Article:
Amanda's Question: My ex was ordered to pay child support on the first of the month and a withholding order was issued to collect the payment. The order wasn't served on his employer until the 4th of January, so the payment was less than what the support order stated. He claims he isn't responsible for remainder of the first month because the withholding order has come now into play. Is he off the hook for the rest of the January's support because the orders weren't served to the employer until the 4th?
Brette's Answer: He owes it. The withholding order just says how it is to be collected. The amount is due based on the child support order.
Luis' Question: My father paid child support for 13 years and my mother never received it. Where is the money? I am 25 now, so it's no longer important. But my mother just mentioned it to me so I'm interested.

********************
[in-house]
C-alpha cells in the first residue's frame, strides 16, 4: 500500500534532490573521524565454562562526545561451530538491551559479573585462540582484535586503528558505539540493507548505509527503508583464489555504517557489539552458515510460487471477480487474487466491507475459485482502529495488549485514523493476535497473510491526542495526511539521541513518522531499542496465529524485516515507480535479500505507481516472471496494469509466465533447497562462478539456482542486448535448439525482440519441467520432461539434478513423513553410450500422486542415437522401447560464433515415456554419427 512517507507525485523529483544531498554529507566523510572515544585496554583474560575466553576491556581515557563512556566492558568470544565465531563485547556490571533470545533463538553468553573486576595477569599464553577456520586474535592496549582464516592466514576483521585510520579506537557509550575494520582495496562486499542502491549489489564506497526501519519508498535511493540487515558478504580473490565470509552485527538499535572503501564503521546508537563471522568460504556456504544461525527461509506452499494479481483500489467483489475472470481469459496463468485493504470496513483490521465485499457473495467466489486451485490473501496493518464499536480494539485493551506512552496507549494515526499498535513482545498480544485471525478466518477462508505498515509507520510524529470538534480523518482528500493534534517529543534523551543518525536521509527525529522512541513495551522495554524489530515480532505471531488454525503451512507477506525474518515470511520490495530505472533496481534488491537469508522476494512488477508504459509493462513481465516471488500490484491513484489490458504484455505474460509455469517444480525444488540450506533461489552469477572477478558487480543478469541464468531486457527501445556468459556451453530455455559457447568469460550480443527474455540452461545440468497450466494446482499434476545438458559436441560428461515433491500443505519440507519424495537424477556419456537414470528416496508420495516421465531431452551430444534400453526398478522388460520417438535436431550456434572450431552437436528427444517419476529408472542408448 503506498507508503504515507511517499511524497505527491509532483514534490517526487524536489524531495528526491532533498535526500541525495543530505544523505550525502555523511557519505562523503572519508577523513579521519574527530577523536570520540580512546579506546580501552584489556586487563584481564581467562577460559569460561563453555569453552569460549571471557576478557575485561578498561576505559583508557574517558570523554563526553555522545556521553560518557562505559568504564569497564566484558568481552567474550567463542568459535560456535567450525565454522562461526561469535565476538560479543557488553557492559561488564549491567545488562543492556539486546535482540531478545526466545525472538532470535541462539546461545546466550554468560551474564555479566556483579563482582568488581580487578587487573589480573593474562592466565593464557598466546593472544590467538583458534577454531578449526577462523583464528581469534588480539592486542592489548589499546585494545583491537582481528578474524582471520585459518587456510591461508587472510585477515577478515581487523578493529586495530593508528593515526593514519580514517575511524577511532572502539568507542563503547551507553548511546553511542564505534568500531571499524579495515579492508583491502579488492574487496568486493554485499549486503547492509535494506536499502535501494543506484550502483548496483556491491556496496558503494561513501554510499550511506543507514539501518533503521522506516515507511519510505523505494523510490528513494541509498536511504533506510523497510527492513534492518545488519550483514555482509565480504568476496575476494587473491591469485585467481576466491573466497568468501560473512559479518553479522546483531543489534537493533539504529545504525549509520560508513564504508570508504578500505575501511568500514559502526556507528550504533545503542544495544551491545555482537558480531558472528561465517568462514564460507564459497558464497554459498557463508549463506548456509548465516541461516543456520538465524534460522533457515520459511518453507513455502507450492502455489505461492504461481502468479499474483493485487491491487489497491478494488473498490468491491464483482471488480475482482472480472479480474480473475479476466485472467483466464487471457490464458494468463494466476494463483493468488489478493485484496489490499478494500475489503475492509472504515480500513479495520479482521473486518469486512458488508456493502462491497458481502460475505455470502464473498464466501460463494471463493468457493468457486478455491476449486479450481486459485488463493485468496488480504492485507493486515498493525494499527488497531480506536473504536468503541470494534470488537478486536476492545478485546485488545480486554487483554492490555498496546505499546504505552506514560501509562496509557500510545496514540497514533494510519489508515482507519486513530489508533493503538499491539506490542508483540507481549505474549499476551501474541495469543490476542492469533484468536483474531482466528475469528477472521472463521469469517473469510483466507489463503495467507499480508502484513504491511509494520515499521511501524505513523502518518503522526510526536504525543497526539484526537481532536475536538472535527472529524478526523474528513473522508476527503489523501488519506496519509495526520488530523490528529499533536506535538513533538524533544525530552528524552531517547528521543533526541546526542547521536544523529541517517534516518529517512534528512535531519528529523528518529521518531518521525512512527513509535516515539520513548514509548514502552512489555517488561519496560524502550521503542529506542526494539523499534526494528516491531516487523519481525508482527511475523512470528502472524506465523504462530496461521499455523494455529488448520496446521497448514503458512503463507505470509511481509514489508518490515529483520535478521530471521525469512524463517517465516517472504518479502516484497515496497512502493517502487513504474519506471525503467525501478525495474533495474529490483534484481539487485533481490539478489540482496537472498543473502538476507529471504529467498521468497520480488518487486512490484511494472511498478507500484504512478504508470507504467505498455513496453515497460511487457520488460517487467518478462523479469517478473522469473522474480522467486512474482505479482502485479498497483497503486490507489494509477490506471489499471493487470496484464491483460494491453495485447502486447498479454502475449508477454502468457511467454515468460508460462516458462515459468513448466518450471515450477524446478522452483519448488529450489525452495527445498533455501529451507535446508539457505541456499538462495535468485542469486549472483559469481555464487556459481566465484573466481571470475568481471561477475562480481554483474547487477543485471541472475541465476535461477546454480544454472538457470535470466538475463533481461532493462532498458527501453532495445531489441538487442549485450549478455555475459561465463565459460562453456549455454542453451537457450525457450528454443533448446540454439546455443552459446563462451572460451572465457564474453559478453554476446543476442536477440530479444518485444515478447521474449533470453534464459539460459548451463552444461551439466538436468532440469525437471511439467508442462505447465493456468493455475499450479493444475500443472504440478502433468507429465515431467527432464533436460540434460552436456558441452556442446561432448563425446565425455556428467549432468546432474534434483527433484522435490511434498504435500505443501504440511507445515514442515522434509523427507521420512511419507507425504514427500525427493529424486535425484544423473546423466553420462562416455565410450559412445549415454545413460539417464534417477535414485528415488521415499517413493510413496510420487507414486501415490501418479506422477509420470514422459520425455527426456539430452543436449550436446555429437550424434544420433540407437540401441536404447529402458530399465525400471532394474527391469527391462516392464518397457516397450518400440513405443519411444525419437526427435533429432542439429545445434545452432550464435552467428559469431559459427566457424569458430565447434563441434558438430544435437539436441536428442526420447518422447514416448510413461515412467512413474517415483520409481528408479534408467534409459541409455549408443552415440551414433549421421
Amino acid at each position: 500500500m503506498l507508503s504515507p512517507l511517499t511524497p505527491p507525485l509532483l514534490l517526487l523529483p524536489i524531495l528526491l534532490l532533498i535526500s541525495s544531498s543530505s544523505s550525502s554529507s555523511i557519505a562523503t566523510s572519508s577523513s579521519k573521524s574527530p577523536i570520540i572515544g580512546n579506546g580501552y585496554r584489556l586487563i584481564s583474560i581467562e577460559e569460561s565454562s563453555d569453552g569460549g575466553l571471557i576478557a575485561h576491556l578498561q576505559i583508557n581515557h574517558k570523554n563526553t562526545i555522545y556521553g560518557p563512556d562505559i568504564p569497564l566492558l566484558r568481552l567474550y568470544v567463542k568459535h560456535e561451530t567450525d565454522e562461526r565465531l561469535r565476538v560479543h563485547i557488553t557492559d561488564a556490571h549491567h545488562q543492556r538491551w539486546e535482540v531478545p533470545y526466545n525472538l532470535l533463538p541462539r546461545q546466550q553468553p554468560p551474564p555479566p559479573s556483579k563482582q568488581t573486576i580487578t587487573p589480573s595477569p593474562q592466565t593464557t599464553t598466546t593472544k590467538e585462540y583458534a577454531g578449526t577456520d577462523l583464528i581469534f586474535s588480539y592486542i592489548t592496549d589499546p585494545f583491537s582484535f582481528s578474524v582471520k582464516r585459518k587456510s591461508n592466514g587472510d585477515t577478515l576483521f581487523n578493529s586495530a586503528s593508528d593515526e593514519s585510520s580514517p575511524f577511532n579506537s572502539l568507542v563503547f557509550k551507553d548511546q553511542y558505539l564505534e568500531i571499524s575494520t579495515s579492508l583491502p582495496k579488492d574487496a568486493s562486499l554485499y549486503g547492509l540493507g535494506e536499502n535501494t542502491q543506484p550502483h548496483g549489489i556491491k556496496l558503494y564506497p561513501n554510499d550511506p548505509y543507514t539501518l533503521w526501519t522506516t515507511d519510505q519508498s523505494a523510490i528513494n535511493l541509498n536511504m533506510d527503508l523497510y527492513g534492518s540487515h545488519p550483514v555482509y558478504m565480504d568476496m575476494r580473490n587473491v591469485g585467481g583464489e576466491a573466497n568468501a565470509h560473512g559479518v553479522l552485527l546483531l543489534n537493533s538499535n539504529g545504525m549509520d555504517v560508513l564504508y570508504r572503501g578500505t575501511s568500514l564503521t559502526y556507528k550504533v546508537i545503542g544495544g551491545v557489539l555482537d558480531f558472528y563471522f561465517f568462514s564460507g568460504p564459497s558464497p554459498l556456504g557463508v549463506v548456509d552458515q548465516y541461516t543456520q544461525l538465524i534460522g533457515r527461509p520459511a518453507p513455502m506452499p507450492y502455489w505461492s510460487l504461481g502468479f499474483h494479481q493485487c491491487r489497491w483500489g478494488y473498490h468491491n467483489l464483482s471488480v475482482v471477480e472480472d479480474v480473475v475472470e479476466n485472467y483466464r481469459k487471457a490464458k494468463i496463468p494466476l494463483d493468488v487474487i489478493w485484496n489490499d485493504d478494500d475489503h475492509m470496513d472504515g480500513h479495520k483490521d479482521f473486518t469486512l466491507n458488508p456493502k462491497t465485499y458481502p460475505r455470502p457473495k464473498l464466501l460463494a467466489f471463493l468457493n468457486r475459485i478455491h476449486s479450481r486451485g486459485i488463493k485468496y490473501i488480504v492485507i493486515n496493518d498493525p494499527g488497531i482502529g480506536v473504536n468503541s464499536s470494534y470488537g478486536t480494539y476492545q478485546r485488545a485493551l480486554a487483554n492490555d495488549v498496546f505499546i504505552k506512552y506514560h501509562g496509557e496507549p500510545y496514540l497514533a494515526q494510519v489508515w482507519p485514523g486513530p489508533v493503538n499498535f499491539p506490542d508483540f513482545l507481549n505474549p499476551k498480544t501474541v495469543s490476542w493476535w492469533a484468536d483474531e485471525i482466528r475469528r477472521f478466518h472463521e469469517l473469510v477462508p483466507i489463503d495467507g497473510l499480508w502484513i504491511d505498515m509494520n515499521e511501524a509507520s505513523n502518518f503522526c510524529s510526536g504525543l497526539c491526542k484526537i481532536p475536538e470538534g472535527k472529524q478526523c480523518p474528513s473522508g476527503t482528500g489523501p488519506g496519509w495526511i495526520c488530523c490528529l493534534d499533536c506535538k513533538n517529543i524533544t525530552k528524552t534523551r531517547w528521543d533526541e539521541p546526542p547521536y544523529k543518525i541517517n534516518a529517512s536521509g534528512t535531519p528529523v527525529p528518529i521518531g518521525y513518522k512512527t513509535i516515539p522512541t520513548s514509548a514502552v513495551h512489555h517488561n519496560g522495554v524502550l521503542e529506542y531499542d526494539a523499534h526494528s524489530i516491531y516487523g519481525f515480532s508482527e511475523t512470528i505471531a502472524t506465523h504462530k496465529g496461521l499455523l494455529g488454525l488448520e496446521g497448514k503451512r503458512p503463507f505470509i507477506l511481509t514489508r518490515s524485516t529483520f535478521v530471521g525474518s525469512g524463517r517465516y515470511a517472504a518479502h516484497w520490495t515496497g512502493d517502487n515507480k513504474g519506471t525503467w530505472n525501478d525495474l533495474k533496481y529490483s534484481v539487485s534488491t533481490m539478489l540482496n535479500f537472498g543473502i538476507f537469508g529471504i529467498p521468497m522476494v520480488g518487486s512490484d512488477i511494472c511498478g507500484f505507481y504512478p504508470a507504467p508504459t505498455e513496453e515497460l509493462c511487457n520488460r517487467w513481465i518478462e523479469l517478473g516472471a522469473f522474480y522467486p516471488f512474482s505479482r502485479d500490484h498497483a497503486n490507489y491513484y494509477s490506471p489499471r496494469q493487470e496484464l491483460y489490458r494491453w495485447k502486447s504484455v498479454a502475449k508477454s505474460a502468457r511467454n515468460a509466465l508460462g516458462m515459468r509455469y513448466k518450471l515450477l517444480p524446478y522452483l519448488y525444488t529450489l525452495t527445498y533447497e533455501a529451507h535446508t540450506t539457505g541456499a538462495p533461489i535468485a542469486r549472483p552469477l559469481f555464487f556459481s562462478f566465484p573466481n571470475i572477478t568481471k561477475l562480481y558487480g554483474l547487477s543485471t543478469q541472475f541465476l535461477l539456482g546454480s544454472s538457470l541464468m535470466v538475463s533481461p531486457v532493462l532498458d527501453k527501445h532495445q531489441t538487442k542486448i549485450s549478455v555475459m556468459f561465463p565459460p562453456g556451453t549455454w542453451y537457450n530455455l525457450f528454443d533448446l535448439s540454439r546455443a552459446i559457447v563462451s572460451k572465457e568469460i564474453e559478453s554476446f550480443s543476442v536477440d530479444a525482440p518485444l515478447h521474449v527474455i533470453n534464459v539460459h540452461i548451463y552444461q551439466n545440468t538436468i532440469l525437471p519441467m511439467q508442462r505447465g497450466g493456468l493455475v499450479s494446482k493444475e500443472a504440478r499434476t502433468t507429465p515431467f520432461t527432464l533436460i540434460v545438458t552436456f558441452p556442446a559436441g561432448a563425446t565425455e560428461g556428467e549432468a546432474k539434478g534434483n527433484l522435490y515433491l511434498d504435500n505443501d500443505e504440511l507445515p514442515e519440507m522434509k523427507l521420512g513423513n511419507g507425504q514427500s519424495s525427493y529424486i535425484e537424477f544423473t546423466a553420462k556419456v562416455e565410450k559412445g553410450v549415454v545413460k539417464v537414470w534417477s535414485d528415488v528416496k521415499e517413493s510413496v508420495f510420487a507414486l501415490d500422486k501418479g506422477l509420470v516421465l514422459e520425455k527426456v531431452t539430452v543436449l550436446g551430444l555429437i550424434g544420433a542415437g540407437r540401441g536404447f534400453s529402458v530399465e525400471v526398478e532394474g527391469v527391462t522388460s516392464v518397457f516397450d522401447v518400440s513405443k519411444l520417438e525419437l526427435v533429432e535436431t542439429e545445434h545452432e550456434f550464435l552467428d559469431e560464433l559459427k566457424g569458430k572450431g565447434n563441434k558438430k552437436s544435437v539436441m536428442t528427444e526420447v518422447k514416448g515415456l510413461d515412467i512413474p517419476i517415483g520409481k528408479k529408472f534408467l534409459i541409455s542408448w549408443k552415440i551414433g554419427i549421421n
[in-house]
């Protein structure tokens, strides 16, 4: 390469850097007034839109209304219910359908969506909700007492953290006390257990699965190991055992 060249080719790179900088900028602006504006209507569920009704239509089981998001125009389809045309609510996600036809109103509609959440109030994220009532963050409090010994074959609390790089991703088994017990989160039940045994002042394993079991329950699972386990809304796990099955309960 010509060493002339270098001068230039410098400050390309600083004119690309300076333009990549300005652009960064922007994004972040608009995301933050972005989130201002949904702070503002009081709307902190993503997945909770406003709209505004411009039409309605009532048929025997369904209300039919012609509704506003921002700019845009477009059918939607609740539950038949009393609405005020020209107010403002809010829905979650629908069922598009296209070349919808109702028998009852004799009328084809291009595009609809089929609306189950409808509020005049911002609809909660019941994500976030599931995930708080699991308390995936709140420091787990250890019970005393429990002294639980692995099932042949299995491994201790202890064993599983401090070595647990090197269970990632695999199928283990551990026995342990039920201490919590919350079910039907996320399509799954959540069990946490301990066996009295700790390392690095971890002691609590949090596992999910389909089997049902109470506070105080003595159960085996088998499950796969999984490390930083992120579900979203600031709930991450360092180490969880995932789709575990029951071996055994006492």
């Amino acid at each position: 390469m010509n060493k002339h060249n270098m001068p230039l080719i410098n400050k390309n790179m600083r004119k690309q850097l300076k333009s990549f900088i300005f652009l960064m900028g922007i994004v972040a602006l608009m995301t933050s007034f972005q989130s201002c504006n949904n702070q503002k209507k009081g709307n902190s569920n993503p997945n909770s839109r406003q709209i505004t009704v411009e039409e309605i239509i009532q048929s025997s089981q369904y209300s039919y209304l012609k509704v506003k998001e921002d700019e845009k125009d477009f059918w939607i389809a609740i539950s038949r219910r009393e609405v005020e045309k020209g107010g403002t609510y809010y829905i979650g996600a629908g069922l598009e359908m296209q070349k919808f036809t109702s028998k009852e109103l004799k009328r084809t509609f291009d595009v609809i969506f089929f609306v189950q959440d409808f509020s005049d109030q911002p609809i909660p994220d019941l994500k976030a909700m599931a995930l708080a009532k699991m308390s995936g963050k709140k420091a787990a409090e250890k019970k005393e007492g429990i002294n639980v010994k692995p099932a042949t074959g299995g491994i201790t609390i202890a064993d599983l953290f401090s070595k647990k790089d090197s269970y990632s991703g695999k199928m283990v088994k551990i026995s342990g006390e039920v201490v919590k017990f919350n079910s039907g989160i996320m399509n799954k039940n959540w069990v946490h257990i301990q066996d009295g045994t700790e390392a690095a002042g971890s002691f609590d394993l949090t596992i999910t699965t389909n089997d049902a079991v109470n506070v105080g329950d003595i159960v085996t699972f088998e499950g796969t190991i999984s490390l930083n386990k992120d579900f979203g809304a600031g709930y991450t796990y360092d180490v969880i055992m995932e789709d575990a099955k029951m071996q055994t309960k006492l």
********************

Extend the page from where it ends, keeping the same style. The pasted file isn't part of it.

Brette's Answer: Who did he pay it to? Was it the state child support collection agency? If so, they are probably still holding the funds.
Michelle's Question: My ex is claiming I owe him money for credit card charges. He informed me today he is deducting what he says I owe from the child support payment. Can he do that?
Brette's Answer: No he can't. He is required to pay the full amount of child support to you. Child support is not affected by property distributions.
Giselle's Question: Can my ex move from the country and not be held responsible for paying child support anymore?
Brette's Answer: If your ex moves out of the country, he continues to owe child support; however collecting it becomes even more difficult. Good luck.